William James College Convenes Opioid Crisis Forum
Prestigious panel tackles epidemic of addiction
The widespread presence of drugs in our communities is endangering, if not killing, unprecedented numbers of our citizens. More Americans die annually from drug overdoses than in motor vehicle crashes. There were more than 1,000 opioid deaths in Massachusetts in 2014, 684 in the first half of 2015. None of this is news.
Here's the news. William James College has taken a leadership role convening the experts in the field, the thought leaders, policy makers and experienced professionals to help focus attention, resources and strategies on this crisis. Under the leadership of David Herzog, MD, Special Assistant to President Nicholas Covino, PsyD, William James hosted a forum in April titled "Opioid Crisis: Thinking Outside the Box." This forum attracted more than 600 participants, including Massachusetts Governor Charles Baker; Marylou Sudders, Secretary of the Executive Office of Health and Human Services; Carl Hart, PhD, Columbia University award-winning author and authority on opioid addiction; Andrew Kolodny, MD, Senior Scientist at the Heller School for Social Policy and Management at Brandeis University and Executive Director of Physicians for Responsible Opioid Prescribing; and A. Kathryn Power, MEd, Regional Administrator for the Substance Abuse and Mental Health Services Administration, in addition to an equally prestigious panel of experts and participants, all concerned about the unprecedented rates of fatal opioid overdoses.
“I view this as a public health crisis ‘all hands on deck’ situation. We have to bring prevention, education and treatment to a new level.”
—Charles Baker, Governor of Massachusetts
According to Herzog, "The conference got people thinking, people from a wide variety of fields eager to come together, listen to each other and move the process forward. As a result, nearly 90 individuals have formed three ongoing working groups committed to influencing real change and saving lives. We had psychiatrists, nurses, attorneys, people from the pharmaceutical industry, from law enforcement, from faith-based communities as well as parents whose kids had lost their lives-all wanting to work together."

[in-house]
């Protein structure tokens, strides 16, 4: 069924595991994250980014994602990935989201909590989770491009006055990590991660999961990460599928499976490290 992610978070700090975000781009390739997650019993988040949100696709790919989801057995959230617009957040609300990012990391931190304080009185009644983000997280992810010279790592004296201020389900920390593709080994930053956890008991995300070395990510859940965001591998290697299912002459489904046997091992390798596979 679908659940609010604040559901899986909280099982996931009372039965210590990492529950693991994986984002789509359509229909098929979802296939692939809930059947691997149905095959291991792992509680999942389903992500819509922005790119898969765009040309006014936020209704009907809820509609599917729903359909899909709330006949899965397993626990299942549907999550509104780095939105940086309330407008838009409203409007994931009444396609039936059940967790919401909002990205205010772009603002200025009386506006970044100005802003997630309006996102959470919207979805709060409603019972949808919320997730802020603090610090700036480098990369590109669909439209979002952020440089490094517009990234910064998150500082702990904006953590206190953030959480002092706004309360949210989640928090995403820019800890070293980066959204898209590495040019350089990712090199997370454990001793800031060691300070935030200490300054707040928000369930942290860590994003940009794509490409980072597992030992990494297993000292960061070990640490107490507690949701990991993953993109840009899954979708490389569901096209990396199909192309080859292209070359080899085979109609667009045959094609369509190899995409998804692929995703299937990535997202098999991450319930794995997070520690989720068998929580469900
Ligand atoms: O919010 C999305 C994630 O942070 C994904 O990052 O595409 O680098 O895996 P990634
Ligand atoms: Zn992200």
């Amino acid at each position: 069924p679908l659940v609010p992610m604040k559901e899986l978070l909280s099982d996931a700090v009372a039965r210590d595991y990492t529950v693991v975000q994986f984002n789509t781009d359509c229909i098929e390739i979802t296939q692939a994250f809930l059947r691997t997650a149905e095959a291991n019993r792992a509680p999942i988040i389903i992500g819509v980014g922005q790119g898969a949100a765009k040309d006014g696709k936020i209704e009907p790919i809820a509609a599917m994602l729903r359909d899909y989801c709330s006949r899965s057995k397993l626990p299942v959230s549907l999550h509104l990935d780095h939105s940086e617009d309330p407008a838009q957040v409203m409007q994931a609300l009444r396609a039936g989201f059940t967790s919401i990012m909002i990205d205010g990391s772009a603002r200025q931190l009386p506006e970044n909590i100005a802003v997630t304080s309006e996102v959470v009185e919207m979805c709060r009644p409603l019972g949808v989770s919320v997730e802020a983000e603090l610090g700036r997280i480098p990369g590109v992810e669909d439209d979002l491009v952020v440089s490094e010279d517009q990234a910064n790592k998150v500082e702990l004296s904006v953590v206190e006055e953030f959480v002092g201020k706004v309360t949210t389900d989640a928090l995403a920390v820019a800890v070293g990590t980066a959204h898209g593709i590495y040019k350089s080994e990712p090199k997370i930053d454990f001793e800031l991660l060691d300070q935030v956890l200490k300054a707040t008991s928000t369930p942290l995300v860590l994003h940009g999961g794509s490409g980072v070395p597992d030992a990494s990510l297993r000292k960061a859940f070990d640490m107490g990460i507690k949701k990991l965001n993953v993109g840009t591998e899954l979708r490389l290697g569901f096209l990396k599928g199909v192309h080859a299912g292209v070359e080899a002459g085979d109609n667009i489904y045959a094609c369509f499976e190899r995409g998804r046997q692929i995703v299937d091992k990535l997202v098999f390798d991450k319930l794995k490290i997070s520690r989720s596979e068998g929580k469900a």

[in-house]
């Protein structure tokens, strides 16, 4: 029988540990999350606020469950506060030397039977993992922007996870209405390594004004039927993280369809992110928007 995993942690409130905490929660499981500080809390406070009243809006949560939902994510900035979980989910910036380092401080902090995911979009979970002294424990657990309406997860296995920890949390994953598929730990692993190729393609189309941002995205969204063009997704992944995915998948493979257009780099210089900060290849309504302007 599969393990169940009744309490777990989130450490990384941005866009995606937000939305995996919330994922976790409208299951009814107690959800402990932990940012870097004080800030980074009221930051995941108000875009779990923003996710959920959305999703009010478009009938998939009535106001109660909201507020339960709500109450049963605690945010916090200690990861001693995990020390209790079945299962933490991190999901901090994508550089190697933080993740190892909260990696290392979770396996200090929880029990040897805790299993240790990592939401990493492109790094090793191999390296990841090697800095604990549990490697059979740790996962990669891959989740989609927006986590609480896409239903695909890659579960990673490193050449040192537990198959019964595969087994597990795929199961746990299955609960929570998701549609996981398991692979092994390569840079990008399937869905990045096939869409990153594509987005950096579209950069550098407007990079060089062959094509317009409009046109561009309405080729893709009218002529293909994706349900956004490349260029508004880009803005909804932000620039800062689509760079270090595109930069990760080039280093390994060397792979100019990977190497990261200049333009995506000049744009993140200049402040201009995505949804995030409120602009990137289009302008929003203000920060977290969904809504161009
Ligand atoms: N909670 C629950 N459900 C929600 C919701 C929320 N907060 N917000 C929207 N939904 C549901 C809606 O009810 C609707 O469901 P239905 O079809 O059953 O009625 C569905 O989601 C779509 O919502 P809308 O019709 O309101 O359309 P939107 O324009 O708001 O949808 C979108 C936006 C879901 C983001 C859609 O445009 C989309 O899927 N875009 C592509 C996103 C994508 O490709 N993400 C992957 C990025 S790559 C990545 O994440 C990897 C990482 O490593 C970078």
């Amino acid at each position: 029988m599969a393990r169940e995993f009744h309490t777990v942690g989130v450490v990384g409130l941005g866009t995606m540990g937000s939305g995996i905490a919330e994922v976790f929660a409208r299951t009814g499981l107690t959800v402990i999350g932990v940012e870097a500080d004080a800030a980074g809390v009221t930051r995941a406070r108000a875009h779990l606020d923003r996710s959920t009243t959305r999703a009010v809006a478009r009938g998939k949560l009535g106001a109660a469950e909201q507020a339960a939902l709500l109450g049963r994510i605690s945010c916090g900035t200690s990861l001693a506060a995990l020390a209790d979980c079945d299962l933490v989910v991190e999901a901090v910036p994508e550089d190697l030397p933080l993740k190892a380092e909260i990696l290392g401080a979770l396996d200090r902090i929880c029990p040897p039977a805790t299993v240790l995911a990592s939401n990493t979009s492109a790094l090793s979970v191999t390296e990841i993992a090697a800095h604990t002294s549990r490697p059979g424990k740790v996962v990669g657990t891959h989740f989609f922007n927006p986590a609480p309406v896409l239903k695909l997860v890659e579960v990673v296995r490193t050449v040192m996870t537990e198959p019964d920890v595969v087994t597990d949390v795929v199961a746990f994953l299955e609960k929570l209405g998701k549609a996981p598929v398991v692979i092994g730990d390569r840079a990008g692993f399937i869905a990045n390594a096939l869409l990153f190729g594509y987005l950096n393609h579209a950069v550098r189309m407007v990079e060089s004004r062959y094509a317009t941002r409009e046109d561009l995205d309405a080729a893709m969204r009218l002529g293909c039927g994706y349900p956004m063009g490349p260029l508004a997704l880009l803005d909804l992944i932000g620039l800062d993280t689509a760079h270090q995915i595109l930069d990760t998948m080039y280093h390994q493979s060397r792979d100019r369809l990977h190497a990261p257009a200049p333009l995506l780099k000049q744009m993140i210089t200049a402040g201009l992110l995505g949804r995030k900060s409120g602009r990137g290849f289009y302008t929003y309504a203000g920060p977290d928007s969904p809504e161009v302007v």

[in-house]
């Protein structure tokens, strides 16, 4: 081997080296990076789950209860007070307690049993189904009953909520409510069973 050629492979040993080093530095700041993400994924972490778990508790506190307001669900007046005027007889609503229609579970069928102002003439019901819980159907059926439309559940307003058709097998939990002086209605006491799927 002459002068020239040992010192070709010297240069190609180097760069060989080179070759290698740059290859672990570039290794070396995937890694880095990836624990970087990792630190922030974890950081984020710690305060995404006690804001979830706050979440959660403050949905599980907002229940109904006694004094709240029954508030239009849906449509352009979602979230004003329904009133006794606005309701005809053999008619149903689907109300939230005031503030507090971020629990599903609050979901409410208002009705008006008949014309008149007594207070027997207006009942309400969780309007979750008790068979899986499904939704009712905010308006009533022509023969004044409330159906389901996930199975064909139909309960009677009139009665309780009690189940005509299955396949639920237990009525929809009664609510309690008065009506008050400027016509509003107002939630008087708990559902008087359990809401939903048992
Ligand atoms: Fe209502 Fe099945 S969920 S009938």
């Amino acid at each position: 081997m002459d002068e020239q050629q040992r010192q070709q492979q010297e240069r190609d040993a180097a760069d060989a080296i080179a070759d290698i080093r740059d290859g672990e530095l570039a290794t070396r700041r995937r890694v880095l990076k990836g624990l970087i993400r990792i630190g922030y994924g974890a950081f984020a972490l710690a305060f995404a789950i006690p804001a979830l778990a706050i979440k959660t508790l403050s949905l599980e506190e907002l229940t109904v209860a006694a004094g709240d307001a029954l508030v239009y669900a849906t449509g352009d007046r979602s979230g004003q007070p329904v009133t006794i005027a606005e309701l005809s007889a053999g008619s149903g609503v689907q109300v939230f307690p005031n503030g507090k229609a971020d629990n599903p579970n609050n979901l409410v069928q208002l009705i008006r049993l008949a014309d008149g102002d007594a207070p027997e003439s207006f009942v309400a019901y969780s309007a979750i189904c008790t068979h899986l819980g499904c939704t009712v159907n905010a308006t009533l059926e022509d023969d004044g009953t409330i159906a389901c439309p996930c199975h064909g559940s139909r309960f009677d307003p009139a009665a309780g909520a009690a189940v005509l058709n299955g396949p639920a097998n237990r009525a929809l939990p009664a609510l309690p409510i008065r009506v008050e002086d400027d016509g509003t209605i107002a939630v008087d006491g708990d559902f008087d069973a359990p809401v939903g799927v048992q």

Sudders acknowledged the Governor's Opioid Working Group and recent legislation limiting first-time opioid prescriptions to seven days. "It will take all of us to stem this crisis," she said. Hart noted that the vast majority of deaths occur because people take opioids in combination with other drugs. He supports legalizing drugs and emphasizing the environmental influence of addiction, meaning that if we can change one's environment, use decreases.
Kolodny said that the epidemic has exploded, in part, because of the over-prescribing by physicians aided by pharmaceutical campaigns that encouraged them to increase opioid prescriptions for their patients with pain. His suggestion was that a three-pronged approach is needed to treat this epidemic: 1) prevent/contain new cases; 2) treat patients; and 3) reduce the supply from pill mills and the black market.
Governor Baker emphasized how isolated parents of opioid abusers feel with nowhere to go because of the stigma and shame. He urged more conversation as a way to promote steps to counter the crisis. "I view this as a public health crisis 'all hands on deck' situation," said Baker. "We have to bring prevention, education and treatment to a new level."